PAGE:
Bound feature combinations in visual short-term memory are fragile but influence long-term learning

Robert H. Logie, James R. Brockmole, Annelinde R. E. Vandenbroucke

Research output: Contribution to journalArticlepeer-review


We explored whether individual features and bindings between those features in VSTM tasks are completely lost from trial to trial or whether residual memory traces for these features and bindings are retained in long-term memory. Memory for arrays of coloured shapes was assessed using change detection or cued recall. Across trials, either the same colour-shape (integrated object) combinations were repeated or one feature was repeated while the other varied. Observers became sensitive to the repetition of bindings, but only if it occurred on every trial. Repetition of single features only led to learning in the cued-recall task, and was weak compared to whole-object repetitions. Results suggest that representations in visual short-term memory comprise integrated objects rather than individual features. These representations are readily displaced by new representations formed on subsequent trials. However, when a given representation is not displaced, longer term residual traces can be generated to support long-term learning, and any learning that does occur is based on integrated objects, not individual features.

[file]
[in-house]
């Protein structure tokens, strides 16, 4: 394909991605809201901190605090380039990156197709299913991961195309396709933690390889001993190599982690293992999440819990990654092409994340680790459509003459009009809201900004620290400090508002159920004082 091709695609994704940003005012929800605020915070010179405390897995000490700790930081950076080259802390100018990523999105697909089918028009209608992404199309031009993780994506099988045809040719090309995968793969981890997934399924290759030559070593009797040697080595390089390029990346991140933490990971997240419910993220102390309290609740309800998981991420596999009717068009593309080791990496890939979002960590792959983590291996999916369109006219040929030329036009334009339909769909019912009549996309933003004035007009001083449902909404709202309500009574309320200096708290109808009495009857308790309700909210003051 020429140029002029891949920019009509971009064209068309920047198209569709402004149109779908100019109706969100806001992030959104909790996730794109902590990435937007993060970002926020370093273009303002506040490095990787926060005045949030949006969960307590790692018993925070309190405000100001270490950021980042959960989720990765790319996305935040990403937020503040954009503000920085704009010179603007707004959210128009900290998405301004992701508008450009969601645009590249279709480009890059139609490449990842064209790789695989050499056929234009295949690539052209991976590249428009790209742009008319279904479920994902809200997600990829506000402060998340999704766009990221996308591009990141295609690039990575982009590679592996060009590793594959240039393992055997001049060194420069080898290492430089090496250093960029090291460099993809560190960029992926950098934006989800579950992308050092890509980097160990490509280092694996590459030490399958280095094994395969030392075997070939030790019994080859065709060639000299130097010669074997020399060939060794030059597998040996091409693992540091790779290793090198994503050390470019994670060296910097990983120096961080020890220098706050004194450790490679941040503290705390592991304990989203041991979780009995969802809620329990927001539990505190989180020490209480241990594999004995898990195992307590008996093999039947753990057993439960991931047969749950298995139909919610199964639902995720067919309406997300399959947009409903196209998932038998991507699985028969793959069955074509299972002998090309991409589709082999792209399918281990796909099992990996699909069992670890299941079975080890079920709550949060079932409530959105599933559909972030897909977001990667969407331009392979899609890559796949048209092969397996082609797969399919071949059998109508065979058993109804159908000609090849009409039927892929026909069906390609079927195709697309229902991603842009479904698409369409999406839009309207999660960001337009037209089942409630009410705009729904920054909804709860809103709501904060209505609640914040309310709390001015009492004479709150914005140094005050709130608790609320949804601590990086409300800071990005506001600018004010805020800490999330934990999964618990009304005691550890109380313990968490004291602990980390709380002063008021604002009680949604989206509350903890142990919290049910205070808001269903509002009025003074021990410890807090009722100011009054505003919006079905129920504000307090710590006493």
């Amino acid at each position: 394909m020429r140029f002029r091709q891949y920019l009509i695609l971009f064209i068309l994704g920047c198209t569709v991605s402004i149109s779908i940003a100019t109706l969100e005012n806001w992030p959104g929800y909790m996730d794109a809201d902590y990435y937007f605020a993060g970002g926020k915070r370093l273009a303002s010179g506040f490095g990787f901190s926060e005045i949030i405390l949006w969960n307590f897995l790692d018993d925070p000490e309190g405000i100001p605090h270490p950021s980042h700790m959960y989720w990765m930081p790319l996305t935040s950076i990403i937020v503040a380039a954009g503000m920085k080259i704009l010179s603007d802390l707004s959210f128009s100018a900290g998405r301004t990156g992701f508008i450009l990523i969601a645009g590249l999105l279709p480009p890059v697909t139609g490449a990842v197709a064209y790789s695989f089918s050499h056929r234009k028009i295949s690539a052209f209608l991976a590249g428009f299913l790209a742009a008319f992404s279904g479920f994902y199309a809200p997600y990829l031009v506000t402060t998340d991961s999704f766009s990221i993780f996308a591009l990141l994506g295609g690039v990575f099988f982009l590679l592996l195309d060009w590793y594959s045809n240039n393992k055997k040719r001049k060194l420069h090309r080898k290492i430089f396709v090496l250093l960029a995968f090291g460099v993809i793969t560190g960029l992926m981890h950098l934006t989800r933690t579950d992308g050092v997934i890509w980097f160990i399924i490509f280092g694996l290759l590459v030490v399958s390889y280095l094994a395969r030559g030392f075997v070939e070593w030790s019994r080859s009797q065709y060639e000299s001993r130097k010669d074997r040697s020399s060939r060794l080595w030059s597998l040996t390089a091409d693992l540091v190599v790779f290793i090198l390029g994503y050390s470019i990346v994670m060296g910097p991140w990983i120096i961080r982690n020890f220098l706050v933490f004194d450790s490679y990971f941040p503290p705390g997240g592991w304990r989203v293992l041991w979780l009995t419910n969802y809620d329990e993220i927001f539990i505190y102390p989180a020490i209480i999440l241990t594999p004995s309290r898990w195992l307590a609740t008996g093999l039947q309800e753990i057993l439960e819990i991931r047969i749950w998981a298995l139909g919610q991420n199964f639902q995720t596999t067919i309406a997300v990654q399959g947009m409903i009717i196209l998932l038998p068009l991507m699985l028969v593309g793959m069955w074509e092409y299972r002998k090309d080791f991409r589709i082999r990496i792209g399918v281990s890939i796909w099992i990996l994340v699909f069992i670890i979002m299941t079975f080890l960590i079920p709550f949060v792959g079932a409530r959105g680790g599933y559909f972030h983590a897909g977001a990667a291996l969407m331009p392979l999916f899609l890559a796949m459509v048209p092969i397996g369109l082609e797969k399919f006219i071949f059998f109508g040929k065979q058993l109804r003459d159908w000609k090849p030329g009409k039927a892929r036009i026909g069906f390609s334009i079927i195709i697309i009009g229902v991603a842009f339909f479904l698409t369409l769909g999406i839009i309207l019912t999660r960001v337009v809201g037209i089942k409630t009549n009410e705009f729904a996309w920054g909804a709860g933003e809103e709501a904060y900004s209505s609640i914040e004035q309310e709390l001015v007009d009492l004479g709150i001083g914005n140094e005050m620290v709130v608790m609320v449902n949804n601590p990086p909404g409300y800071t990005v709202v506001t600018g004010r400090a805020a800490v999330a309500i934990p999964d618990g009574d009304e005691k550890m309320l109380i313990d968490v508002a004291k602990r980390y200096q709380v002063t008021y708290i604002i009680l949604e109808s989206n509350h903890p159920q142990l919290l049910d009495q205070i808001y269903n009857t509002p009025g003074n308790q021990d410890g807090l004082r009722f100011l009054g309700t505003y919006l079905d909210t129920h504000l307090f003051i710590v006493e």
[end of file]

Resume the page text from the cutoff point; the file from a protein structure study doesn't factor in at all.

Original languageEnglish
Pages (from-to)160-179
JournalVisual Cognition
Issue number1-2
Publication statusPublished - 1 Jan 2009


  • Visual short-term memory
  • Feature binding
  • Learning


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